Each Thursday—well today it is Friday—this October at Inverse, I will watch a horror film with Winston Cook-Wilson, a horror film fan and expert, and talk about as much of the movie as much as I can get through — I scare easily. This is Scare Season.

David Turner: I scare easily. I say this again, because I stopped watching this movie within the first few minutes. The opening scene of filming Nightmare on Elm Street and then killing everyone on the set was, for a lack of a better four-letter phrase, a lot. But I kept going, only to see that it was all just a dream… or was it?

I don’t think I’ve seen the whole Nightmare on Elm Street film, but I knew enough of it through pop culture that so much of the film was so fucking strange. Once it’s established that this is a film about the actual Nightmare on Elm Street film series that is now dealing with the real threat of Freddie, it was fucking crazy. This was a far more twisted film than I expected. Winston, is all of the meta-ness part of the reason you enjoy the film? Cause it seems like a great film for someone that is a big fan of the series.

Winston Cook-Wilson: I like the Nightmare films — especially this one, which many fans consider the late Wes Craven’s masterpiece — but I would not describe myself as a hardcore fan. This October, I’ve been really getting into the ideas of becoming completist and digging hard into some of these horror franchises I’ve only skipped around in (Nightmare, Halloween, even Hellraiser), but otherwise I tend to just watch the ones people go to bat for most frequently.

The meta-nature of the movie I do like; It’s unique among Hollywood horror I’ve seen, and gives me a pleasant headache. Basically, the conceit — which real-life Wes Craven playing himself explains in the middle of the movie — is that the ungodly being/mind force Freddy Krueger can be held at bay — or trapped — by “storytelling.” Now that (in the universe of the movie) production has stopped on new Nightmare movies, Freddy is loose again, trying to get back up into the land of the living through Dylan, the son of Heather Langenkamp, who is the star of the Nightmare movies. Craven suggests this weird mousetrap effect: Freddy Krueger, the character, is a manifestation of this dark being who is attracted to Craven’s stories, even though eventually they’ll catch him. So Wes cooking up a new Freddy script during New Nightmare, Freddy gets wind of it, and starts making it into reality as Craven is writing it (Everyone else is playing their part too; Freddy is actually affecting the whole fabric of the universe here). But once the actual movie is made, presumably, then Freddy can be stopped — frozen in the world of the film.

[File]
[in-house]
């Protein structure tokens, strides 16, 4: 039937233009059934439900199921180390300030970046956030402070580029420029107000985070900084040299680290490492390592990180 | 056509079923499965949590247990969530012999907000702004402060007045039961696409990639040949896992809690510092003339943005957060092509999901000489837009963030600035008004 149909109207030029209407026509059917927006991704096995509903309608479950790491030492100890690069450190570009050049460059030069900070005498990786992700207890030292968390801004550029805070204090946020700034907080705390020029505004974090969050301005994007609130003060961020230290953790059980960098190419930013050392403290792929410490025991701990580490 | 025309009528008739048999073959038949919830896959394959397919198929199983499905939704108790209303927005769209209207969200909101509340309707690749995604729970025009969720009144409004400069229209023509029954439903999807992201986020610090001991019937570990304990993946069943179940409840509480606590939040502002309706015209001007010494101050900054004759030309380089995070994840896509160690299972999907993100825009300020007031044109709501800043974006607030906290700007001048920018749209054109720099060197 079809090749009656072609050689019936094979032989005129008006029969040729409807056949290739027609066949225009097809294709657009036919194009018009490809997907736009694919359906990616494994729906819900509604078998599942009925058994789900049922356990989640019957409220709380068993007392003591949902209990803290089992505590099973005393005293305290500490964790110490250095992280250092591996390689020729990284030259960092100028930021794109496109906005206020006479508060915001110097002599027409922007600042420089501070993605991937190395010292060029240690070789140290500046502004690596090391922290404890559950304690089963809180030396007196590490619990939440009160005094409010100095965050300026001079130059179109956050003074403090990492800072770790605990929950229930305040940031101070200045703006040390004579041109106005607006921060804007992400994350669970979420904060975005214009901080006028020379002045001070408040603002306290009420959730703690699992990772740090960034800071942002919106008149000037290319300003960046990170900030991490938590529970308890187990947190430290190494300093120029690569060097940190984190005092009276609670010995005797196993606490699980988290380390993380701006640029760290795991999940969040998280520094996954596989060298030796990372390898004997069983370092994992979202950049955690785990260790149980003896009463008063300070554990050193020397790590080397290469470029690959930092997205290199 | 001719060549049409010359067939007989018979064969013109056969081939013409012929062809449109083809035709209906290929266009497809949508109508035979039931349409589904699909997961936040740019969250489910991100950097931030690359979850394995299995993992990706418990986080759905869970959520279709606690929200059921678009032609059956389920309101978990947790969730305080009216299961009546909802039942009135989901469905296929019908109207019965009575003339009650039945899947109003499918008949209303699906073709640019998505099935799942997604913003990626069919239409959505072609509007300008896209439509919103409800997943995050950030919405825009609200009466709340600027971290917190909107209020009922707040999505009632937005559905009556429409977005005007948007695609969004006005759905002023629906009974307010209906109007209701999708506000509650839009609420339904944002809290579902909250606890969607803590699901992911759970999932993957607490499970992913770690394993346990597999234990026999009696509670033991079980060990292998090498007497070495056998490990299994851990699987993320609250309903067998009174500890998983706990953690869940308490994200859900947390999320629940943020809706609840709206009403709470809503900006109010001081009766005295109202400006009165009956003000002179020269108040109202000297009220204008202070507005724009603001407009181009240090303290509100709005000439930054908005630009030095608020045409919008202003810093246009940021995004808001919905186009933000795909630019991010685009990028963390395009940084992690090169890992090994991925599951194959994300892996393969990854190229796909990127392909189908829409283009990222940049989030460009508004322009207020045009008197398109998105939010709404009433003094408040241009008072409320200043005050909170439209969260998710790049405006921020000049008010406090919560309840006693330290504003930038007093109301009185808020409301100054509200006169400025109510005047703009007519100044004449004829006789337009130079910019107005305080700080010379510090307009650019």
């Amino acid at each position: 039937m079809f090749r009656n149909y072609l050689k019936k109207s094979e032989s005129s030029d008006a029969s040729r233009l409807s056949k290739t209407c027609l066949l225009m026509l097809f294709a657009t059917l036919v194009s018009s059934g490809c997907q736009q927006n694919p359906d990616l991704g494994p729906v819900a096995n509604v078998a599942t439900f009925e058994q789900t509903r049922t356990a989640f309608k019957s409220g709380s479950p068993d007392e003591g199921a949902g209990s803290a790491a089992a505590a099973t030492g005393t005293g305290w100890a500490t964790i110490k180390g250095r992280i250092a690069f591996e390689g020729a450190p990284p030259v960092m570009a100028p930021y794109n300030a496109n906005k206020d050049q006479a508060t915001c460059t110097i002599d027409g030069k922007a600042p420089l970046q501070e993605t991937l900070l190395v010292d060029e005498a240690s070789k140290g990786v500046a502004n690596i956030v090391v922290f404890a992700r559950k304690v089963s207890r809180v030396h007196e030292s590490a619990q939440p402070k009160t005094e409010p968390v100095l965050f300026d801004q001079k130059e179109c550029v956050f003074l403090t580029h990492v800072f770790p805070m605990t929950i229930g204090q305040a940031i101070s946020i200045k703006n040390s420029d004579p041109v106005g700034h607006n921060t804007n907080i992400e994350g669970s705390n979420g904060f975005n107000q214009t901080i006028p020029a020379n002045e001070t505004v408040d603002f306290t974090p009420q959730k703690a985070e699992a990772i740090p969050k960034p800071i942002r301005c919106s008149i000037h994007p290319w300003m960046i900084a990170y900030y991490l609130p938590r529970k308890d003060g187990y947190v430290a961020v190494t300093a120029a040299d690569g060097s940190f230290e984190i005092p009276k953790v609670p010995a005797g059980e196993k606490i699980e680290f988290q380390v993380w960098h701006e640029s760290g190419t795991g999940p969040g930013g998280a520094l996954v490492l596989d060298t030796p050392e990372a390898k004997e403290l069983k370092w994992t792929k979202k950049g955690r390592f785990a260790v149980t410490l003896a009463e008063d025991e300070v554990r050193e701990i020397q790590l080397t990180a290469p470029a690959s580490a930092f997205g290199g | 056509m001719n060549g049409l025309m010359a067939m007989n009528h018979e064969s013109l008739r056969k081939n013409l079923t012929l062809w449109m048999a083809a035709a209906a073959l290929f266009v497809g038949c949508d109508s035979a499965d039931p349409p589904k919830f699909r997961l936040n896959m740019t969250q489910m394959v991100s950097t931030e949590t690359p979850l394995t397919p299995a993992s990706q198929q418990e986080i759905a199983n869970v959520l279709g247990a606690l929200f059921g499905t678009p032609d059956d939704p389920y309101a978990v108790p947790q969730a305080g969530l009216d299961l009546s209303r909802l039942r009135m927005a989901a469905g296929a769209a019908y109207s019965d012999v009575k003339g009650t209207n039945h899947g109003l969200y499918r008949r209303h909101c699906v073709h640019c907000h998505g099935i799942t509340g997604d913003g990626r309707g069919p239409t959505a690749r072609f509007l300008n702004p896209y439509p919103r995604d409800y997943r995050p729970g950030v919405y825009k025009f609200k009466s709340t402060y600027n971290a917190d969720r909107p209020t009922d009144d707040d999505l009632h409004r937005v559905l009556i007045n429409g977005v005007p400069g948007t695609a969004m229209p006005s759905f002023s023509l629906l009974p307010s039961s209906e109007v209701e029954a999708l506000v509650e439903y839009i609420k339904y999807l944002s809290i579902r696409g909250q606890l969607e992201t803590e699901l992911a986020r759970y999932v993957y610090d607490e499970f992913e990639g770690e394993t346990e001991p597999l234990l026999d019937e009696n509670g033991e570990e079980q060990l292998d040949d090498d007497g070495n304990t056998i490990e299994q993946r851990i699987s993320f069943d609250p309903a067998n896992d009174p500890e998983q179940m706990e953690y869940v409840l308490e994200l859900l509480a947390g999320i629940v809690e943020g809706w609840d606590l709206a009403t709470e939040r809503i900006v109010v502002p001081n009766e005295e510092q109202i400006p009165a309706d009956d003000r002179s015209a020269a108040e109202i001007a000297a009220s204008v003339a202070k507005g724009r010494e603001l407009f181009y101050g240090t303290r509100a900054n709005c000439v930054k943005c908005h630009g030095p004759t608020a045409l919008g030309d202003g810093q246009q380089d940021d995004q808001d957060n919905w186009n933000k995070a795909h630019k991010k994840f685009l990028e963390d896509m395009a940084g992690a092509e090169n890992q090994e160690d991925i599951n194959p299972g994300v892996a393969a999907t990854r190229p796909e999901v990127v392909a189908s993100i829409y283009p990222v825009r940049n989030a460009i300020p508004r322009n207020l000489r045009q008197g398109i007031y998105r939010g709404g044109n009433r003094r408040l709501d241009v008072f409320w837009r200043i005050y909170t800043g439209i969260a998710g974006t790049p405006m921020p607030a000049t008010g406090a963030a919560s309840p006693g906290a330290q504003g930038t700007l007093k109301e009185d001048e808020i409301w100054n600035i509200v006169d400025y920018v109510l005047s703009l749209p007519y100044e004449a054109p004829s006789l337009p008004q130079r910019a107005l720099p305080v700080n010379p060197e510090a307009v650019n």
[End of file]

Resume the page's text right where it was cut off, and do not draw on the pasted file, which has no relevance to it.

It’s pretty heady stuff, but luckily it’s not just a high-brow concept; it’s a perfect vehicle for unusual scares, which is why Freddy Krueger movies are usually great, in my opinion. Because he’s fully supernatural — he can change form, haunt your dreams, and come into the real world — he can essentially do whatever-the-fuck insane thing he wants, whenever. There are almost no rules in these movies; Craven’s strength was always making the scares (and a bit of humor) the lifeblood of his movies.

So after I made you go back and watch a bit more, what sequences stuck you (or horrified you) the most?